[4] In the divorce action here involved no notice was given to the husband that the community property would be adjudicated. The prayer did not demand an award of such property. It made no mention of it at all. It may be observed that the complaint alleged that said husband would inflict bodily injury upon plaintiff unless restrained. The prayer asked that such violence be restrained, and incidentally, to carry out that purpose, that he be ordered to stay away from the "home of plaintiff and defendant." Rather than advising the husband that the rights in the home would be adjudicated, the clear implication is that it was conceded that the property was the home of both, and would remain such, but that the husband should not go there during the pendency of the action. The only reasonable interpretation of the pleading is that the wife was not going to claim the home as hers, and she was recognizing her husband's interest therein. The only prayer that could possibly be said to embrace a demand for the property was a general prayer for such other relief as may be proper. It is clear that the husband had no notice or warning that the property would be affected by a default judgment. On the contrary, as above seen, the only indication was otherwise, and in addition, by reason of his wife's silence on the subject in her prayer, he would properly assume that the rights to the property were not to be litigated in that action. To hold otherwise would mean that this court sanctions a procedure under which a defendant may be trapped by a default judgment. Merely alleging that the property was community in no way challenged his right to retain his interest therein. Rather it admitted he should. He would feel wholly safe in agreeing to that allegation without any thought that his interest in the property was in jeopardy. Under such circumstances the default judgment could not be res judicata of his interest in the property.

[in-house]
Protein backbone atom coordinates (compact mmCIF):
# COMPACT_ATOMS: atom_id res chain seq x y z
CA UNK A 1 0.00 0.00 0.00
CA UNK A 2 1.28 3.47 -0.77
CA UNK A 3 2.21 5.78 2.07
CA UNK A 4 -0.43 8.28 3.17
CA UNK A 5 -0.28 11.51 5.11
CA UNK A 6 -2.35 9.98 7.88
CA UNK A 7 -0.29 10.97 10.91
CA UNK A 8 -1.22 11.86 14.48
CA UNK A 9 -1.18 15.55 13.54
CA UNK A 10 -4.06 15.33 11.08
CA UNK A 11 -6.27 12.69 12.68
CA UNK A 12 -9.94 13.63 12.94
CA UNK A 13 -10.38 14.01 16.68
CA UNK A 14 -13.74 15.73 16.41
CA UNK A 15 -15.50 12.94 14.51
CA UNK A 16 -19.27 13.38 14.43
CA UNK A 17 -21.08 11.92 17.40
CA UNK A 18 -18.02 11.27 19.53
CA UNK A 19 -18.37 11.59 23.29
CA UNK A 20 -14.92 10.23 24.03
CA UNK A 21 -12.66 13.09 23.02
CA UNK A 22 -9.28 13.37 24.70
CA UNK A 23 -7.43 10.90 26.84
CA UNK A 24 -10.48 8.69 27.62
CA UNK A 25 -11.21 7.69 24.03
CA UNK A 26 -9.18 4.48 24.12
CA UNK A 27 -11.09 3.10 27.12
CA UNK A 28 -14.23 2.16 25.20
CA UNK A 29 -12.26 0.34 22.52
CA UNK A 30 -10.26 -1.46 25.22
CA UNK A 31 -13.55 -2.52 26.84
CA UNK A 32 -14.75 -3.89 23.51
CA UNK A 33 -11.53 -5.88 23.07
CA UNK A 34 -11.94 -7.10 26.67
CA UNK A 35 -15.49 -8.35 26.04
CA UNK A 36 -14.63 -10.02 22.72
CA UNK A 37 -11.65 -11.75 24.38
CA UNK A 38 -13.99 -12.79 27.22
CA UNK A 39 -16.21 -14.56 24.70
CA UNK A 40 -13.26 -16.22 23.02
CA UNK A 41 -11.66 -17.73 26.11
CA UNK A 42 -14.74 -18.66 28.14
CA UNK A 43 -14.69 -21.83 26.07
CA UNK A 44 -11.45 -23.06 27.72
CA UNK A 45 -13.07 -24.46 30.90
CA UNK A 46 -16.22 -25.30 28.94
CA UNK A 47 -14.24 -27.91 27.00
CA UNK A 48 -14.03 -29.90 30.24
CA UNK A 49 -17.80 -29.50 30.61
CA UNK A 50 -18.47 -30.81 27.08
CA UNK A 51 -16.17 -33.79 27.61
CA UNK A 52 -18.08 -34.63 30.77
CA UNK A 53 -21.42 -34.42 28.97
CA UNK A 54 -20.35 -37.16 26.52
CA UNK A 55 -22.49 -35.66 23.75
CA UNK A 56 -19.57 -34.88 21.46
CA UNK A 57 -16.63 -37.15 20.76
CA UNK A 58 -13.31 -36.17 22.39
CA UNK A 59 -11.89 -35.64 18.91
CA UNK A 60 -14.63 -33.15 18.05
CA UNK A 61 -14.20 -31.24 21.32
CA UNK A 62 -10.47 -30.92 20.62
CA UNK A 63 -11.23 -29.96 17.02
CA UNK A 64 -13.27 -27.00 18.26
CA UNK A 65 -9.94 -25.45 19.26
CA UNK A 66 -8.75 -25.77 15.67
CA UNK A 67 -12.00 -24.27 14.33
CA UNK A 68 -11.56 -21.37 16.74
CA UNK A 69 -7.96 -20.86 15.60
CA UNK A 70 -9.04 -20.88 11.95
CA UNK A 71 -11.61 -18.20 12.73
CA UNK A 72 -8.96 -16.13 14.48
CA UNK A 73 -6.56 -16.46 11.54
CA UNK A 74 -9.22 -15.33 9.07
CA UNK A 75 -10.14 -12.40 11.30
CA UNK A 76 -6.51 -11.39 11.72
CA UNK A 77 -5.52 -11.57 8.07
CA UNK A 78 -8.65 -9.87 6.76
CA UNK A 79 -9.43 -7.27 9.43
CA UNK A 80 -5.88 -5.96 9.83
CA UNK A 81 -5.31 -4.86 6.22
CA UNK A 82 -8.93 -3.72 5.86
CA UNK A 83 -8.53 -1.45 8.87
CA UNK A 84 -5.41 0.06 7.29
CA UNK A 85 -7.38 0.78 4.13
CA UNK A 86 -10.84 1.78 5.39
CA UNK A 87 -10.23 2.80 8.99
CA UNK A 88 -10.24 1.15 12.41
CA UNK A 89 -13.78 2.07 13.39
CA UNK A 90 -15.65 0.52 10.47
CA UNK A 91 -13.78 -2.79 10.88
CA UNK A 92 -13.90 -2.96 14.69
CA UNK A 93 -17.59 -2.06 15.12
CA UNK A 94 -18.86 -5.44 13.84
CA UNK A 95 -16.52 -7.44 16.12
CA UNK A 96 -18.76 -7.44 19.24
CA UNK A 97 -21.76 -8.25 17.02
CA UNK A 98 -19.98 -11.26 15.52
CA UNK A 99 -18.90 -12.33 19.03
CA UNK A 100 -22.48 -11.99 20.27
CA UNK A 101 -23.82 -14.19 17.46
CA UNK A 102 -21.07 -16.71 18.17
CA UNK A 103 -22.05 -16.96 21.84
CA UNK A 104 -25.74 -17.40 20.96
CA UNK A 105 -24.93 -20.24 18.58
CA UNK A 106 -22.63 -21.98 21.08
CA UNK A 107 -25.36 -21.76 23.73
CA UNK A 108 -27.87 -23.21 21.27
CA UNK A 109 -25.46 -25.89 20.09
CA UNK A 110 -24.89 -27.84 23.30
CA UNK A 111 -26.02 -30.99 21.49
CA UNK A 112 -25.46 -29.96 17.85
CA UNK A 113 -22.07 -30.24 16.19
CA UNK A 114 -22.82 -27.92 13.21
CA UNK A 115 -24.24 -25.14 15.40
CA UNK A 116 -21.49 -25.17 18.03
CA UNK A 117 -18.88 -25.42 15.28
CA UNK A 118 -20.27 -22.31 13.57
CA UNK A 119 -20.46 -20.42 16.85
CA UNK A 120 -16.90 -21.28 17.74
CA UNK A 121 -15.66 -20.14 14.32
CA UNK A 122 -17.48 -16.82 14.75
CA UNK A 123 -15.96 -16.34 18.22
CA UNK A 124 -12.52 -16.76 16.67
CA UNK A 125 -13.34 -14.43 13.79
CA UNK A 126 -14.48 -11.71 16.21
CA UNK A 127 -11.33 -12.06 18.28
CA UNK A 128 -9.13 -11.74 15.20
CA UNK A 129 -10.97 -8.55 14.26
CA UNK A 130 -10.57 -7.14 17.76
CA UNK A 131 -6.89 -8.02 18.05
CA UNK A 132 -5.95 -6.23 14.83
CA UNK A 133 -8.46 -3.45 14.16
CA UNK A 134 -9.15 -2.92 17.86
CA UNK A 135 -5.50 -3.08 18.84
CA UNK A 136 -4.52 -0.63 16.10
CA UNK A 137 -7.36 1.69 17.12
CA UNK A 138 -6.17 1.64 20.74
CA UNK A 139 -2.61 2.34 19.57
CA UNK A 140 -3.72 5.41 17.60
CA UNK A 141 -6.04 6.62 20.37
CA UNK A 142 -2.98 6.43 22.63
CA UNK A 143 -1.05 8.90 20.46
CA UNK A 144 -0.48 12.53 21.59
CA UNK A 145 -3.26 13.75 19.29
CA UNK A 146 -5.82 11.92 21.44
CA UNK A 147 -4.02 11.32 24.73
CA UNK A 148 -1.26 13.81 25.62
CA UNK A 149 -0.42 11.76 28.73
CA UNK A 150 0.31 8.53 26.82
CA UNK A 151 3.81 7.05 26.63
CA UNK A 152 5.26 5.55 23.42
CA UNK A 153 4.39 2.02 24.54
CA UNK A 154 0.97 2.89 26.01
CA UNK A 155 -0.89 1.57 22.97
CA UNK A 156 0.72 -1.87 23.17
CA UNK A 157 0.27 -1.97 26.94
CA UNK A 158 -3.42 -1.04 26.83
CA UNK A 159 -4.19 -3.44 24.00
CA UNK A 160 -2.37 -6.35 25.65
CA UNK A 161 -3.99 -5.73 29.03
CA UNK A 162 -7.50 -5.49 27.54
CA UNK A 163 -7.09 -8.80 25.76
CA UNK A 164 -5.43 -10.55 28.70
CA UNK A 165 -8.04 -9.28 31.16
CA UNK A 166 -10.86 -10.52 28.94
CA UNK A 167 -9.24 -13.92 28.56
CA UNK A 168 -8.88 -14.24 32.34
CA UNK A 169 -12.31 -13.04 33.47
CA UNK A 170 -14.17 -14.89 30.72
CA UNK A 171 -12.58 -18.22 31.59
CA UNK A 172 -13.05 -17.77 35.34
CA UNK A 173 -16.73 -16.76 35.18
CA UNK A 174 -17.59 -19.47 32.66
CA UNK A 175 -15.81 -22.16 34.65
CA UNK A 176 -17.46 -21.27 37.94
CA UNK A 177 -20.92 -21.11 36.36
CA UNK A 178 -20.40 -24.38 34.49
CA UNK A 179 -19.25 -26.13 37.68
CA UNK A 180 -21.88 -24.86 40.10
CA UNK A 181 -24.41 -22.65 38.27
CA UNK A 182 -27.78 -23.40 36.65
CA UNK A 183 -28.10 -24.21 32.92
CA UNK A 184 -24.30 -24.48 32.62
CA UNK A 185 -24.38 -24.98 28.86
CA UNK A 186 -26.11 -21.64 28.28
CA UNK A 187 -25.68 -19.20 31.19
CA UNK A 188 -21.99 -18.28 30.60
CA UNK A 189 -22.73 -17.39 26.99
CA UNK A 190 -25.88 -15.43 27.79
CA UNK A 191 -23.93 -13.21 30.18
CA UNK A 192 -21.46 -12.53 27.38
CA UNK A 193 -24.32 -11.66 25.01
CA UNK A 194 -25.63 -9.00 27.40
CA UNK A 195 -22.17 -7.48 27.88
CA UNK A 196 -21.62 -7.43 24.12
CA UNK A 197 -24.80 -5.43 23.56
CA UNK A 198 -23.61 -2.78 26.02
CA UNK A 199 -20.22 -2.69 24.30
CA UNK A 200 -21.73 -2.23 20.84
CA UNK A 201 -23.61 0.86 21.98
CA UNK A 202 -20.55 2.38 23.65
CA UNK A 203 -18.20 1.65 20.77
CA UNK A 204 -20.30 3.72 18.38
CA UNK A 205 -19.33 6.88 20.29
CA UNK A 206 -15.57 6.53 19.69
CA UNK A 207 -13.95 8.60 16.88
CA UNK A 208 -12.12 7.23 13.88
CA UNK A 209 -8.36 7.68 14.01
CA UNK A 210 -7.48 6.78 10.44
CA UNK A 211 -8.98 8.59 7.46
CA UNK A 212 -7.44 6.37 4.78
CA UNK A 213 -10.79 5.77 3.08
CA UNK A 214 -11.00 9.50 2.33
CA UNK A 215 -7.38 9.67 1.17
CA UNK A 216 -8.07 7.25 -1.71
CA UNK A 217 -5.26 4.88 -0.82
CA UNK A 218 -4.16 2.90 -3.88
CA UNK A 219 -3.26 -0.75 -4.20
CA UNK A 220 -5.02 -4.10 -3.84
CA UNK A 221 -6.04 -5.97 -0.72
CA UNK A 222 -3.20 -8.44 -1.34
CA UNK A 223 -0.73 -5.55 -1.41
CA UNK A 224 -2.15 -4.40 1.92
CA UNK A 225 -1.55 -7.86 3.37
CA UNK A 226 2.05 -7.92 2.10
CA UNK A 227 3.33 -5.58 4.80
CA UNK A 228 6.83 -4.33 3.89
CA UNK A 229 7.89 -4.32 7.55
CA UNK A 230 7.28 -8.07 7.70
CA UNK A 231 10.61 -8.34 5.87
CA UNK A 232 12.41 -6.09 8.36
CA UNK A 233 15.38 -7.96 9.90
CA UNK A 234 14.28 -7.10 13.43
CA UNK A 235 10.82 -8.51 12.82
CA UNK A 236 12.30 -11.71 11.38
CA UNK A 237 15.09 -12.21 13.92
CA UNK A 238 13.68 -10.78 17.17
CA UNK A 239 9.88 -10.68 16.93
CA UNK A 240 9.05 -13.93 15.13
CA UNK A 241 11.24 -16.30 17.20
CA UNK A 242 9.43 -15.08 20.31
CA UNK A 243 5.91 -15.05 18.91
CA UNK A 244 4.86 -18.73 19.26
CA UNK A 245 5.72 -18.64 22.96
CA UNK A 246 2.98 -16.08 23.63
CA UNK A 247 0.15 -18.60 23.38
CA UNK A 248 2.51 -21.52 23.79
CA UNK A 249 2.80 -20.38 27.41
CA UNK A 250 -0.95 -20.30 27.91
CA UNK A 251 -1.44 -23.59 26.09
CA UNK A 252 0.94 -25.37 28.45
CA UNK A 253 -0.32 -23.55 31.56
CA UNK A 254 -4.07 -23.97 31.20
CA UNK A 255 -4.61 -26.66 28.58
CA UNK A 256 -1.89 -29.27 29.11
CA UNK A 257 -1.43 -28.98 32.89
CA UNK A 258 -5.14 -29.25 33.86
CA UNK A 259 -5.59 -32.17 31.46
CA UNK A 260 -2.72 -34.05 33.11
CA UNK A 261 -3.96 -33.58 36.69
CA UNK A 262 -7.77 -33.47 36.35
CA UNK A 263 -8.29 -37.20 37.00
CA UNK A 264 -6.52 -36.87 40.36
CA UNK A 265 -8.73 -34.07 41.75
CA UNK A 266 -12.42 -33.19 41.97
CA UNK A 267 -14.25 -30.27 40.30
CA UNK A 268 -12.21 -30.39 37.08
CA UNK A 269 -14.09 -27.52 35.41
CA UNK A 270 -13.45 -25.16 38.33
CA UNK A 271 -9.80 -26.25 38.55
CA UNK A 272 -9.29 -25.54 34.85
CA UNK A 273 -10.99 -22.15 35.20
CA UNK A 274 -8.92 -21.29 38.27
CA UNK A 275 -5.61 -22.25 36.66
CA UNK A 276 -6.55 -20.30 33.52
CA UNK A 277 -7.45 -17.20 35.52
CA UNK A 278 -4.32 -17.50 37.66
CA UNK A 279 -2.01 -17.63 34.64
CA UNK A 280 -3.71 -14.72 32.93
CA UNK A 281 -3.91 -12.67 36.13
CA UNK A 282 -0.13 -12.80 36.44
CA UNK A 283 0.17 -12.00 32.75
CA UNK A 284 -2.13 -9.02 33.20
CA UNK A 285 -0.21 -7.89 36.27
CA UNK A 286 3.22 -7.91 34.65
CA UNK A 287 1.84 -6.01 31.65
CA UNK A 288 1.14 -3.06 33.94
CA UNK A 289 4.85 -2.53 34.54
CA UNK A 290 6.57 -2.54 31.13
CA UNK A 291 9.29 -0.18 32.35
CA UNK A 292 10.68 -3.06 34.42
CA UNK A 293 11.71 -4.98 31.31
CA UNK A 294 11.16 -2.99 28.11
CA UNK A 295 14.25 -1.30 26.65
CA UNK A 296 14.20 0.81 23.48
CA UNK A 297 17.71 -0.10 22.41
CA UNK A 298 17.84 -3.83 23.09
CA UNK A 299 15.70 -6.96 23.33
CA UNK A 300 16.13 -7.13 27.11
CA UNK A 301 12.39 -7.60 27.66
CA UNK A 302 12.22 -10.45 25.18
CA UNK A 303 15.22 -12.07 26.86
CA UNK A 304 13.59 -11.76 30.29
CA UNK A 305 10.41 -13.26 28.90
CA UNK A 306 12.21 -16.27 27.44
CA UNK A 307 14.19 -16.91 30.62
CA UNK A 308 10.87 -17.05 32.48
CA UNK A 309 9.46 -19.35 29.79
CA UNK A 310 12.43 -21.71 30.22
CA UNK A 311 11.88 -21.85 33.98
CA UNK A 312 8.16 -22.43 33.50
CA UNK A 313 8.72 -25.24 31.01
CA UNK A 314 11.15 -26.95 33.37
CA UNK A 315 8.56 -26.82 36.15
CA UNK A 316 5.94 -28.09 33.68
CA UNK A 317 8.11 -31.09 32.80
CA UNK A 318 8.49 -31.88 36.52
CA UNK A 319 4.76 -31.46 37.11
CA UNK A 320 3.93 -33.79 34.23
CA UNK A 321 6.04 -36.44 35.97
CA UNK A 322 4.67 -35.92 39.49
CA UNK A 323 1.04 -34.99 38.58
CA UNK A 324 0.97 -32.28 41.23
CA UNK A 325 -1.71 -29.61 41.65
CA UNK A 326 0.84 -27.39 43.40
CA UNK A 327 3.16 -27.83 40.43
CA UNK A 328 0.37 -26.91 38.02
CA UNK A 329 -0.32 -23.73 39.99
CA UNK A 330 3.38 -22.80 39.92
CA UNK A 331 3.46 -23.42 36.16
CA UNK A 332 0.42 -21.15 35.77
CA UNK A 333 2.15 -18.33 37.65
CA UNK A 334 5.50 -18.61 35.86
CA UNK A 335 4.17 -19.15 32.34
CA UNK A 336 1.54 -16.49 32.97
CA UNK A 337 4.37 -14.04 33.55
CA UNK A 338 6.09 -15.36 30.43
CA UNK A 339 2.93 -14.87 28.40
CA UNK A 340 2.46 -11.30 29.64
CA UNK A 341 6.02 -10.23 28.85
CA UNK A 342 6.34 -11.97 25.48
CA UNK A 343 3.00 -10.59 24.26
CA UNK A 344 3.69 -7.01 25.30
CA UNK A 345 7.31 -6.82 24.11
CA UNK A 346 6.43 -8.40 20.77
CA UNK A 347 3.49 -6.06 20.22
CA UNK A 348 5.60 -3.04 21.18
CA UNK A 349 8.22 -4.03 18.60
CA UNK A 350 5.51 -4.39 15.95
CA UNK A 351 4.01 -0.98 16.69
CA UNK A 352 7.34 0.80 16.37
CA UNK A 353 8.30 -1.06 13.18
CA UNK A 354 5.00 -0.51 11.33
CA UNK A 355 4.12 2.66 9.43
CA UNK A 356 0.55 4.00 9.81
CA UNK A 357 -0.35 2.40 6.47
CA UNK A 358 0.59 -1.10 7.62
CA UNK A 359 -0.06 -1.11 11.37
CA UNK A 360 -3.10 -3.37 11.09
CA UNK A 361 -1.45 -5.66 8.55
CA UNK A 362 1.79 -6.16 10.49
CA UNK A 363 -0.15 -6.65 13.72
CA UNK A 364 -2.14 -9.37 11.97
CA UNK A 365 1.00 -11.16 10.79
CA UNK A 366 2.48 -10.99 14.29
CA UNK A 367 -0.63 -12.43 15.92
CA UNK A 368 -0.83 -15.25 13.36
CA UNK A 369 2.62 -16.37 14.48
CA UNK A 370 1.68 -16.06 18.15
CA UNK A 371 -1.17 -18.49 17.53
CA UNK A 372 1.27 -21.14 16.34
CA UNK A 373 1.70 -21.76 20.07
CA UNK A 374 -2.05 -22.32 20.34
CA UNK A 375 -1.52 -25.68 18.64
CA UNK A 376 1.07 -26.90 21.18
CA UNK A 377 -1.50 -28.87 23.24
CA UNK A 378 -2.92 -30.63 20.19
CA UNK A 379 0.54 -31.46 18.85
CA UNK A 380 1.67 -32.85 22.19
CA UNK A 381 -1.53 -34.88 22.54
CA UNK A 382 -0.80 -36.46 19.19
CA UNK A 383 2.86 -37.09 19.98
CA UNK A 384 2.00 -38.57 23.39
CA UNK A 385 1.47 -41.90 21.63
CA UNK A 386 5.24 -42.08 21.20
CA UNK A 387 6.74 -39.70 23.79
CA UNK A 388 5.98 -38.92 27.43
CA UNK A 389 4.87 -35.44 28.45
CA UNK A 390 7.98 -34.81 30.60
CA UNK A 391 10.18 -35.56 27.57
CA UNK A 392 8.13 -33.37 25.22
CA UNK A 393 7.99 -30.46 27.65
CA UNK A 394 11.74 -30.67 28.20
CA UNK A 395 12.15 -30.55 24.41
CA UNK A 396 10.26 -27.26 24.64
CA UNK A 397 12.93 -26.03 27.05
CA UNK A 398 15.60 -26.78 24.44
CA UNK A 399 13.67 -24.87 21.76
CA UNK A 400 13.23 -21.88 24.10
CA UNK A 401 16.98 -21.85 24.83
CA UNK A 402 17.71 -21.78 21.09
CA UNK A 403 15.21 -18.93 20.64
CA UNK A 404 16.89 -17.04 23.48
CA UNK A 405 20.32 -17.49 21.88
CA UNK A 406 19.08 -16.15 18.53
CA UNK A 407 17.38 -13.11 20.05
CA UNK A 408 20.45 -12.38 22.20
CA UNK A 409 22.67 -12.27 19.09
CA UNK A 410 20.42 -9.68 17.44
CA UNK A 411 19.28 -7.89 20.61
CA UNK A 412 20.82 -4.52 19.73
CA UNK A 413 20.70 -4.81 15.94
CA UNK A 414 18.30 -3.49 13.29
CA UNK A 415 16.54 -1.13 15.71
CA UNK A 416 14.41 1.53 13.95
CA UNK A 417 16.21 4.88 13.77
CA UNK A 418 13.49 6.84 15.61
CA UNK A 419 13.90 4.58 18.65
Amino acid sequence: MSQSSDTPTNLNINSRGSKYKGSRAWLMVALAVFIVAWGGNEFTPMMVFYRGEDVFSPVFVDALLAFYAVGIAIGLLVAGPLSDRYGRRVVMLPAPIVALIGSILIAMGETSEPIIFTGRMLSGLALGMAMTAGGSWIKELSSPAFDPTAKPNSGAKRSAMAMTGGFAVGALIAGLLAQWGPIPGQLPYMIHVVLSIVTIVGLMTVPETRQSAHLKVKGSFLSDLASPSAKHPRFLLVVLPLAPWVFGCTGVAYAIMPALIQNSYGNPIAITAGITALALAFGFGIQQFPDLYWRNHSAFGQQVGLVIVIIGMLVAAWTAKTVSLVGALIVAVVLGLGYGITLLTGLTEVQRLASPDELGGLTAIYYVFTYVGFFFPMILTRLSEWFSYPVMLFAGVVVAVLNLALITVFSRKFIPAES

The judgment is reversed.

Shenk, J., Traynor, J., and Schauer, J., concurred.

EDMONDS, J.

Unquestionably, in a default action, the court may not grant relief beyond that which is demanded [33 Cal. 2d 812] in the complaint. (Code Civ. Proc., § 580.) But a judgment in excess of the prayer of the complaint is not necessarily void and thereby subject to collateral attack. Only to the extent that it includes a subject matter not embraced within the pleadings, is the judgment void. Where the subject matter is before the court by appropriate allegations of the complaint, a judgment which exceeds the demands of the prayer is erroneous and subject to direct, but not collateral, attack.